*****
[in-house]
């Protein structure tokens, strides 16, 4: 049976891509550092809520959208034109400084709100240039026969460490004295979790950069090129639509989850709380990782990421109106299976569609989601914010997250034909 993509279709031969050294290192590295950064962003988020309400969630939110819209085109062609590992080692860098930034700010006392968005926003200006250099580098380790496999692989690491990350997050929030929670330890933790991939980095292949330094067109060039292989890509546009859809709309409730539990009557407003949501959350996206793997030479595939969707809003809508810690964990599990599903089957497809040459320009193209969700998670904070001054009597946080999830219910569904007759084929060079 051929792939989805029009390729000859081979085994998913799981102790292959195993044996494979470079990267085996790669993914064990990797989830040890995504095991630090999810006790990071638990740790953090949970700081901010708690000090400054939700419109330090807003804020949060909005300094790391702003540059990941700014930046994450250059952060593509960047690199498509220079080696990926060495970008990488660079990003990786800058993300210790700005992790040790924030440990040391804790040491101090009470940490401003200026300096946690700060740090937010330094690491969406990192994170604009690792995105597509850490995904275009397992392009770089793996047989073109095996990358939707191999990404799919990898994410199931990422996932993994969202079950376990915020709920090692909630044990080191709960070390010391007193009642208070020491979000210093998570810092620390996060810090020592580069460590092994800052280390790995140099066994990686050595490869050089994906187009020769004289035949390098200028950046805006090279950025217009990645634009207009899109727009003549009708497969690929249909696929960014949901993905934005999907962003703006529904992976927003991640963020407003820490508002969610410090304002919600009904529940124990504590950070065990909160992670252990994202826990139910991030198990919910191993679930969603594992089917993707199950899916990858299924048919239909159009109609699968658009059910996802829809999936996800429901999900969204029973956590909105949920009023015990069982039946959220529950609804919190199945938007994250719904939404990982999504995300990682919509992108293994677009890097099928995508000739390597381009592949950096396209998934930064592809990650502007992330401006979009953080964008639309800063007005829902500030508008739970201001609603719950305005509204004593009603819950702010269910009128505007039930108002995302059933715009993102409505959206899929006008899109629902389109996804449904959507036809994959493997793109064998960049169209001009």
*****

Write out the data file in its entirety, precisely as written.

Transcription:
[in-house]
């Protein structure tokens, strides 16, 4: 049976891509550092809520959208034109400084709100240039026969460490004295979790950069090129639509989850709380990782990421109106299976569609989601914010997250034909 993509279709031969050294290192590295950064962003988020309400969630939110819209085109062609590992080692860098930034700010006392968005926003200006250099580098380790496999692989690491990350997050929030929670330890933790991939980095292949330094067109060039292989890509546009859809709309409730539990009557407003949501959350996206793997030479595939969707809003809508810690964990599990599903089957497809040459320009193209969700998670904070001054009597946080999830219910569904007759084929060079 051929792939989805029009390729000859081979085994998913799981102790292959195993044996494979470079990267085996790669993914064990990797989830040890995504095991630090999810006790990071638990740790953090949970700081901010708690000090400054939700419109330090807003804020949060909005300094790391702003540059990941700014930046994450250059952060593509960047690199498509220079080696990926060495970008990488660079990003990786800058993300210790700005992790040790924030440990040391804790040491101090009470940490401003200026300096946690700060740090937010330094690491969406990192994170604009690792995105597509850490995904275009397992392009770089793996047989073109095996990358939707191999990404799919990898994410199931990422996932993994969202079950376990915020709920090692909630044990080191709960070390010391007193009642208070020491979000210093998570810092620390996060810090020592580069460590092994800052280390790995140099066994990686050595490869050089994906187009020769004289035949390098200028950046805006090279950025217009990645634009207009899109727009003549009708497969690929249909696929960014949901993905934005999907962003703006529904992976927003991640963020407003820490508002969610410090304002919600009904529940124990504590950070065990909160992670252990994202826990139910991030198990919910191993679930969603594992089917993707199950899916990858299924048919239909159009109609699968658009059910996802829809999936996800429901999900969204029973956590909105949920009023015990069982039946959220529950609804919190199945938007994250719904939404990982999504995300990682919509992108293994677009890097099928995508000739390597381009592949950096396209998934930064592809990650502007992330401006979009953080964008639309800063007005829902500030508008739970201001609603719950305005509204004593009603819950702010269910009128505007039930108002995302059933715009993102409505959206899929006008899109629902389109996804449904959507036809994959493997793109064998960049169209001009």